I was just telling my husband two days ago that creating and “building” is my passion in my work, and if I’m not doing that I’m bored out of my skull.

    What I call building could be anything; a website, a business process, a team, a system, framework, etc. Anything I can start from zero and make into awesome, I’m in….and I’ll get lost in it. I love that feeling!

    However I tend to kick my own butt when I get lost in my “building of stuff”, so balance is definitely key.

    • Reply Lauren Sapala 16 September, 2013 at 10:30 am

      Haha! Yup, I was talking about both of us 🙂

  • Reply Setsu 16 September, 2013 at 10:42 am

    A number of writers and artists I look up to have found a partner that helps balance them, not only in a beta-reader capacity, but someone who can bring them back down to earth when they’ve strayed toward unhealthy habits. Do you think these relationships are necessary, or do creative types wind down as they get older from manic insanity to a kind of serene otherworldliness?

    • Reply Lauren Sapala 16 September, 2013 at 1:22 pm

      Oh man, I would love to embody a “serene otherworldliness.” 🙂 But seriously, in my experience, I’ve sought out more people who “balance” me as I’ve gotten older specifically because I have learned how to balance myself. When I was younger, sometimes people in my life did try to bring me back down to earth but I fought them all the way. I wasn’t ready to ground myself at that time. I wasn’t ready to participate in balance. It had to come from within me first, and then I found the people in my external world who could reflect that new belief system back at me.

  • Reply huka 16 September, 2013 at 10:50 am

    Kia ora Lauren,

    Kia ora in te reo Maori, or the Maori language, means something similar to “be well”. We say kia ora when we greet people informally, but also as a way to say thank you in contemporary times, as in traditional culture we has no need for, nor expectations of politeness terms and phrases.

    Anyway, kia ora for your post. I really enjoy reading this post as I have been thinking a lot about the need for creativity in my life. It’s part of my identity and it enables me to perform an important social function. When I suppress my creativity I die a little.

    I found it interesting to read how you perceived creatively charged conversation as being something that can cause people to withdraw from you. I understand and relate to the intense space that comes with these types of conversation.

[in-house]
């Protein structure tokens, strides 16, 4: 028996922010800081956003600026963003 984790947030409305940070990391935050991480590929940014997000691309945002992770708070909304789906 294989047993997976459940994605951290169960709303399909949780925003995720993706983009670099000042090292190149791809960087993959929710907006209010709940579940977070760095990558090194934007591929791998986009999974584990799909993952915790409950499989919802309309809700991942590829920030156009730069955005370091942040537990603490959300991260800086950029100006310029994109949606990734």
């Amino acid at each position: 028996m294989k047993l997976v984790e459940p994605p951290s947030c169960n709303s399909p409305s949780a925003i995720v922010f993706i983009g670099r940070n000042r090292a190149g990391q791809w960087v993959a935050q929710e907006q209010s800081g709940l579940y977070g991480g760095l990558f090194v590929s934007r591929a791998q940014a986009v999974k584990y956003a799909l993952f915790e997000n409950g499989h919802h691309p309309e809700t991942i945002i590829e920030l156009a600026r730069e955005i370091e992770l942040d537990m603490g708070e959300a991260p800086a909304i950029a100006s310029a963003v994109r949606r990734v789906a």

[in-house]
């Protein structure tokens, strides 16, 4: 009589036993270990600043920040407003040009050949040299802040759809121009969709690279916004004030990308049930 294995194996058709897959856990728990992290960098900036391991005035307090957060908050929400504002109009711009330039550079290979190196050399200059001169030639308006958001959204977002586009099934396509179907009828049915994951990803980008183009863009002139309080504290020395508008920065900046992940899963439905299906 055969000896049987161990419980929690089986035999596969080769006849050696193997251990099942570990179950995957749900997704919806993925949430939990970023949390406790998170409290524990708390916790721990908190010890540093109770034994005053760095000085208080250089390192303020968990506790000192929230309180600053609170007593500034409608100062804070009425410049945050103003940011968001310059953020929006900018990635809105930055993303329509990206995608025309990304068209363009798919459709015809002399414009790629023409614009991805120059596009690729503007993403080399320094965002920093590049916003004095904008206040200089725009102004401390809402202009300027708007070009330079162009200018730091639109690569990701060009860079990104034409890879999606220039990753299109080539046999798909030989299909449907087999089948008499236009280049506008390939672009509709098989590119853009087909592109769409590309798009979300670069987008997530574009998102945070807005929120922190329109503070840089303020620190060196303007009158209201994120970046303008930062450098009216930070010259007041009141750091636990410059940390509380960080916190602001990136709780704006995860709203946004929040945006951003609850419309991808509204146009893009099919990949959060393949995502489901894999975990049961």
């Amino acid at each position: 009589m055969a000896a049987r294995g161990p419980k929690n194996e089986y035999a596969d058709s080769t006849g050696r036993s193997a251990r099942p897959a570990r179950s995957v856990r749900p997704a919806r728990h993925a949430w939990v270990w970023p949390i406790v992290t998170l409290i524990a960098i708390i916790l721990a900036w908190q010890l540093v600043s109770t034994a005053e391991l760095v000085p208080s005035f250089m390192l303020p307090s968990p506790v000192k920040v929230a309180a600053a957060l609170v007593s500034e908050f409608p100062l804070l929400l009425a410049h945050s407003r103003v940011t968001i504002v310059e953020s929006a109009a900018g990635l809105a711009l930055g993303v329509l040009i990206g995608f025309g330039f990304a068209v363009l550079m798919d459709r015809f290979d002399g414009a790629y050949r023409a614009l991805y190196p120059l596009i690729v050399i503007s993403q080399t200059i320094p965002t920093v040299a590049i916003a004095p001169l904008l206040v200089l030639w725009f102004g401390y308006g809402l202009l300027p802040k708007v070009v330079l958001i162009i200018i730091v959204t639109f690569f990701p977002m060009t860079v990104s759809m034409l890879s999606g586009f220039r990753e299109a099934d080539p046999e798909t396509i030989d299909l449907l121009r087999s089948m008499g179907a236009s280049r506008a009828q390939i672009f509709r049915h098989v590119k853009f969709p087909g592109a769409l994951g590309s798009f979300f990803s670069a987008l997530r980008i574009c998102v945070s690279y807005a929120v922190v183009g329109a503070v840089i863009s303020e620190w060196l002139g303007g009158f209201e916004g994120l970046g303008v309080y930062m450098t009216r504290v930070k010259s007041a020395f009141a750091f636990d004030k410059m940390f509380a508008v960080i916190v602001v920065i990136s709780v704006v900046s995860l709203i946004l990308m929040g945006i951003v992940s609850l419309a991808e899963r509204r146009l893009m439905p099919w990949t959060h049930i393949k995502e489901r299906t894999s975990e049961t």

Normally, I feel socially inept, however, when I am able to converse in social settings about creative thought, I feel completely empowered and able. When I converse from my comfort zone, my ability to communicate things that are abstract is the aspect of my identity that is highly seductive to others. Often, I feel I have to hide and tone down this aspect of myself because others become so seduced, that they become obsessive and demand more of my energy than is safe for me to give.

    Perhaps when you feel people stand back from you at these times, re-interrogate the social dynamics from another perspective. People might actually be stunned by your ability to communicate in this way, and hence are mesmerized and slightly fearful of your ability to manifest an inner beauty that most find hard to access.

    Nga mihi, greetings,
    na huka.

    • Reply Lauren Sapala 16 September, 2013 at 1:24 pm

      I loved this comment SO MUCH. And I think you call attention to an excellent point. Maybe I am stunning people some of the time and I never looked at it that way before! I always assume I’m horrifying them in some way. Your comment made me really think about shifting my perspective.

      Thank you so so much for this wisdom today. I am truly grateful for it!

  • Reply Dover Whitecliff 16 September, 2013 at 12:26 pm

    Phenomenal post. Like you I used to downplay…thank heavens life begins at forty… I wasn’t bright enough to figure it out at 30…but since I started working with the wind instead of fighting it, life has been a much better and more rewarding place.